Asgard A to host Trestakk tieback

Statoil continues to sustain Norwegian development activity this year, submitting a plan for the 1986 oil and gas discovery Trestakk.

BeckmanJeremy Beckman • London

Statoil continues to sustain Norwegian development activity this year, submitting a plan for the 1986 oil and gas discovery Trestakk. The field, with 77 MMboe recoverable, is in the Halten Bank region of the Norwegian Sea, west of the producing Tyrihans field. The company and its contractors began concept evaluation midway through the previous decade, focused on a subsea tieback to the Åsgard production facilities to the northwest. Their initial plan was for five subsea producer wells and two gas injectors housed on two four-slot templates, with export pipelines to the Åsgard A and B platforms. However, by 2010 work on the project had ground to a halt.

Last year, however, Statoil called in the Forsys Subsea alliance of FMC Technologies and Technip to reassess the project’s scope, based on a higher cost, lower oil price environment. This led to a slimmed down, $0.67-billion scheme which is almost 50% cheaper than the original concept, with a single subsea template, three producer and two gas injector wells connected solely to theÅsgard AFPSO. The revised solution has increased the recoverable reserves substantially, Statoil added.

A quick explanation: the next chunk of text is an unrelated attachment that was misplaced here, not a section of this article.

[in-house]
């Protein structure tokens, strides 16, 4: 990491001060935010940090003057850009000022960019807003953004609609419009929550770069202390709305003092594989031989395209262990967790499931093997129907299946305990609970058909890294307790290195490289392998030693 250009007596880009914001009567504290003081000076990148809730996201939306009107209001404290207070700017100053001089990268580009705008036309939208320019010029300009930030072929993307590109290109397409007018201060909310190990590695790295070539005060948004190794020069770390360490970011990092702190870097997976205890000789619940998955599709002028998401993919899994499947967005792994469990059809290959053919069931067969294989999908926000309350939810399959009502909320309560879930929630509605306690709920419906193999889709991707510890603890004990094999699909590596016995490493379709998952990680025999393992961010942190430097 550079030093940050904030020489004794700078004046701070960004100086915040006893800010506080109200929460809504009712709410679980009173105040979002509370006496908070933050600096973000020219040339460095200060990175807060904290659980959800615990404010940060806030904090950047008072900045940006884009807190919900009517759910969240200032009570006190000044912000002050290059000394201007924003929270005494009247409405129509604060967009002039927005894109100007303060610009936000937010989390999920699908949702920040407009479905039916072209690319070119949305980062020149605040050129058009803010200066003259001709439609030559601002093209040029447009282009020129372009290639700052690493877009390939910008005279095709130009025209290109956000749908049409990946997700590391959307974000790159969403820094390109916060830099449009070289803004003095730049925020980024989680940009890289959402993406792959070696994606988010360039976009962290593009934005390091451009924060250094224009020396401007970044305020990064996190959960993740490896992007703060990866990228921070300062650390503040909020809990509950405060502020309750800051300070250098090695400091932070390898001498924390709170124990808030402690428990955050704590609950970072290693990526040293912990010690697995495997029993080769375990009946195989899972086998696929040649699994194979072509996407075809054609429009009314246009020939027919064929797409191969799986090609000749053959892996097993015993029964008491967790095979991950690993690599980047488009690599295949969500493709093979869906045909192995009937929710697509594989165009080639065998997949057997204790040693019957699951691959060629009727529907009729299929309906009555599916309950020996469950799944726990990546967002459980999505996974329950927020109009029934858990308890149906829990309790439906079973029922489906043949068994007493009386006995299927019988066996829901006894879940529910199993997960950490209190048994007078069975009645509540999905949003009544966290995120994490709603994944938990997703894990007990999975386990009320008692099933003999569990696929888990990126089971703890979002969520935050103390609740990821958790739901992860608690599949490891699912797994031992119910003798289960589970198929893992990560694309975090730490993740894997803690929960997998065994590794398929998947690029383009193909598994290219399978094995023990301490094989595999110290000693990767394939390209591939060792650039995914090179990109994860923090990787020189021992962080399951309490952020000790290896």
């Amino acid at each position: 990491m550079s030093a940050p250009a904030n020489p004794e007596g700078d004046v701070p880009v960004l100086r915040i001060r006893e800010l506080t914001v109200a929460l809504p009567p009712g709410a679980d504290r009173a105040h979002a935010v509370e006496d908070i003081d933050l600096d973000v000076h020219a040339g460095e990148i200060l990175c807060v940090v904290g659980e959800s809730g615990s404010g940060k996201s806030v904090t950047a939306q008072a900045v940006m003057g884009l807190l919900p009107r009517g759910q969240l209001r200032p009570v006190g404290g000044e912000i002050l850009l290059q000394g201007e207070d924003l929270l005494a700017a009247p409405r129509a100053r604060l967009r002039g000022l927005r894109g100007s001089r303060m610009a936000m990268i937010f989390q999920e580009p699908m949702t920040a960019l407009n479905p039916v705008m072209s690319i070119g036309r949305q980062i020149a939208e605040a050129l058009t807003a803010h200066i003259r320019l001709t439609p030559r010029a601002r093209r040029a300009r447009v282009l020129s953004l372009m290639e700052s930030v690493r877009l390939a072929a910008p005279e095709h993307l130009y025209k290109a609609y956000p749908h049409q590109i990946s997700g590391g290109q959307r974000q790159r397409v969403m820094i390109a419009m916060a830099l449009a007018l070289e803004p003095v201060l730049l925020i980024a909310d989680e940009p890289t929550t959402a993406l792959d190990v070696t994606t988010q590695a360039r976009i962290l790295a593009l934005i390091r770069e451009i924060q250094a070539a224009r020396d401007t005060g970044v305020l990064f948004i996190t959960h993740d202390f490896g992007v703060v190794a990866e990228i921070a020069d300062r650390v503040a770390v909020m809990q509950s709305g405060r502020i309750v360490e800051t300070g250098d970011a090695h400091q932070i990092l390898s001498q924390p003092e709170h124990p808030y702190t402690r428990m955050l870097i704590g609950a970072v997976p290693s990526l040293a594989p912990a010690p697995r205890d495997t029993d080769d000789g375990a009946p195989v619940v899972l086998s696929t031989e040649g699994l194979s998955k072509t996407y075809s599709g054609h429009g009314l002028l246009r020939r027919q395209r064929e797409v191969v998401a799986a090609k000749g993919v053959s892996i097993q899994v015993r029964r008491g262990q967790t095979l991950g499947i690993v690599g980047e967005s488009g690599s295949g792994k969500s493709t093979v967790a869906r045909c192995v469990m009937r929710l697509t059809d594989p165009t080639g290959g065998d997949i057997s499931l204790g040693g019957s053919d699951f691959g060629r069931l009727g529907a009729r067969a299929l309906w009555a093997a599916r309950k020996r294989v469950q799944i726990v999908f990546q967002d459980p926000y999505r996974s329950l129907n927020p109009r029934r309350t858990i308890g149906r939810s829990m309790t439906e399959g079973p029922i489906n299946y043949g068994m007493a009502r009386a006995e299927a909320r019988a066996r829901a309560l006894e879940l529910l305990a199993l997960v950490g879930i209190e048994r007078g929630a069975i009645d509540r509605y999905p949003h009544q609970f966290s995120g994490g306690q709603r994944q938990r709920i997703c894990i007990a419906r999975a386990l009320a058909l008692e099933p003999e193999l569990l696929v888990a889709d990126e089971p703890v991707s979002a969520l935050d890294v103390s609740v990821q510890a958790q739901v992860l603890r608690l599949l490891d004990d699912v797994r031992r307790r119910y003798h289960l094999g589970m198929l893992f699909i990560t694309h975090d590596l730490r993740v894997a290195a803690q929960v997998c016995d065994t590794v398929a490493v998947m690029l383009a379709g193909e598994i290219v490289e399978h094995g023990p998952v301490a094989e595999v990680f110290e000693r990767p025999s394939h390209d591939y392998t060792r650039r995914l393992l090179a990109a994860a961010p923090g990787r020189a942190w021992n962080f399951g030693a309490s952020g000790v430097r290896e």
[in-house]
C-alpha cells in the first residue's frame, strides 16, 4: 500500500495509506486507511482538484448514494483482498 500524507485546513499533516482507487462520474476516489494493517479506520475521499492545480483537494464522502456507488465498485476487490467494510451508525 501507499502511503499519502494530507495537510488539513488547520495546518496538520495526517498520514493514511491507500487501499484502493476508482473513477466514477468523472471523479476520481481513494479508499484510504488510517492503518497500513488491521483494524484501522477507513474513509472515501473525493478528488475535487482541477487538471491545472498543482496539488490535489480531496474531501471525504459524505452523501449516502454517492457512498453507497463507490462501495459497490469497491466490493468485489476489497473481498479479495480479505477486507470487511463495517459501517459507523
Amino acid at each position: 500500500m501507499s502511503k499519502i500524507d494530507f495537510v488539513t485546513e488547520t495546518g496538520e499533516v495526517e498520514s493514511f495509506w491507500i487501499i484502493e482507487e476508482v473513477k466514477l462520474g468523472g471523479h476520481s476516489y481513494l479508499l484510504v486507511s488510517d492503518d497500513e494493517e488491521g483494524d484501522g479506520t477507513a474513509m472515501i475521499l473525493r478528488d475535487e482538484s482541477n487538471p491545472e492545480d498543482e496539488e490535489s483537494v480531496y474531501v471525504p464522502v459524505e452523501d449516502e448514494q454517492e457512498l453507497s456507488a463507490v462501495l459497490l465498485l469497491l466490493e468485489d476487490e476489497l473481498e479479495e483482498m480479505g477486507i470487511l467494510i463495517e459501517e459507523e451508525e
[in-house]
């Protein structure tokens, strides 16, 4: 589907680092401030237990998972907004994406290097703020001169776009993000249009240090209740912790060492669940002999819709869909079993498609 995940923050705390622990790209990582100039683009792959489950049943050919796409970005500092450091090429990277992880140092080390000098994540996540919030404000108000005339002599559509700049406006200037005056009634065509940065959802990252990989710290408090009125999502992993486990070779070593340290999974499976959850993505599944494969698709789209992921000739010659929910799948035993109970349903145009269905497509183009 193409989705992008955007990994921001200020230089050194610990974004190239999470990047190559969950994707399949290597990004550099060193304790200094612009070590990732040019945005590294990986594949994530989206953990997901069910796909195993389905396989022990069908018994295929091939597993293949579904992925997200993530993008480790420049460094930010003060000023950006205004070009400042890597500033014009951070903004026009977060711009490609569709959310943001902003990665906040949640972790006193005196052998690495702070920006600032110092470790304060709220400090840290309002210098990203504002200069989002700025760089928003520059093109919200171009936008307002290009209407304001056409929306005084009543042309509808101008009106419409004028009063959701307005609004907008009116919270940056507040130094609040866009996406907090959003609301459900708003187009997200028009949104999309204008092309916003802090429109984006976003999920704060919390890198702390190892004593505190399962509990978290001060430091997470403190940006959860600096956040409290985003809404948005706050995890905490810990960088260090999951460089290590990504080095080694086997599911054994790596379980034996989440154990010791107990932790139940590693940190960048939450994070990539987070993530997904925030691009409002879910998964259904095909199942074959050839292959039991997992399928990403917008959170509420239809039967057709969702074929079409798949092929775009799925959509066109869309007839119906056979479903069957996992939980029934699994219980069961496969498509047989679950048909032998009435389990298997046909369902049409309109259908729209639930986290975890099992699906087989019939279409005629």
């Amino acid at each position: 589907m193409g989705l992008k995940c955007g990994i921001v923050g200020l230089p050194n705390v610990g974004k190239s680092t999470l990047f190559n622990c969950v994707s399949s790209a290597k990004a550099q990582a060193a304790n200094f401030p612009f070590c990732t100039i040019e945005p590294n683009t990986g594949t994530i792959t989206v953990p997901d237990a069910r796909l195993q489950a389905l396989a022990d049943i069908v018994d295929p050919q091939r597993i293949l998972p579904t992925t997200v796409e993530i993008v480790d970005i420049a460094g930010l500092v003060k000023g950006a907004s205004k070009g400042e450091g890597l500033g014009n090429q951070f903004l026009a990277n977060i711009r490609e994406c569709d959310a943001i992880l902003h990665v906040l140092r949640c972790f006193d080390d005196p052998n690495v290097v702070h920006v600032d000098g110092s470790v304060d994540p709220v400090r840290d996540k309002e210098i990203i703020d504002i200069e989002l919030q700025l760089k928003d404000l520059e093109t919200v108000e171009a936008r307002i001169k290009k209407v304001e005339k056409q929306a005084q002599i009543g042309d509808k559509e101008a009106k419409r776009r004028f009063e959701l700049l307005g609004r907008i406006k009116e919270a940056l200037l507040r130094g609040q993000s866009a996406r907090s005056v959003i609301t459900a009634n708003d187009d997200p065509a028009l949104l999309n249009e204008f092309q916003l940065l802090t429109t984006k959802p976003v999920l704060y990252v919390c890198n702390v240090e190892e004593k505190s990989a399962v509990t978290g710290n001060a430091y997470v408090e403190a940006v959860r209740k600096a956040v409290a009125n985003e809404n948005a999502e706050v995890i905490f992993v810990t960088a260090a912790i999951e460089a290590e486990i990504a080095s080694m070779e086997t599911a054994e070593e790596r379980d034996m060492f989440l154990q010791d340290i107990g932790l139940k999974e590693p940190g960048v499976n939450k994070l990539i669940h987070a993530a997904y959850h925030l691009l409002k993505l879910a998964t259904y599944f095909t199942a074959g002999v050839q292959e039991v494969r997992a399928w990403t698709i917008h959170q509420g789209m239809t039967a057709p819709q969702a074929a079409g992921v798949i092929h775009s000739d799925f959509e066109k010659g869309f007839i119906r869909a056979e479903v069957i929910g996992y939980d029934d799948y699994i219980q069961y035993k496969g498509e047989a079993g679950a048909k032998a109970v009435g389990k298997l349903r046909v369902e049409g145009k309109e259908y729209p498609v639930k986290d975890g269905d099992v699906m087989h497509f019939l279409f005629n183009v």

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Trestakk development schematic. (Image courtesy Statoil)

FMC’s President and CEO Doug Pferdehirt said the exercise “shows that customers are embracing a new way of doing business that involves engaging with us early through integrated FEED [front-end engineering and design] studies that can lead to integrated EPCI projects.”

Statoil has also contracted FMC to provide the subsea production system and topsides controls, while Technip will supply and install the associated flowline, gas injection line, flexible riser, and umbilicals. Aker Solutions will modify the FPSO’s topsides to receive Trestakk’s production.

Pil/Bue partners aim for Njord tieback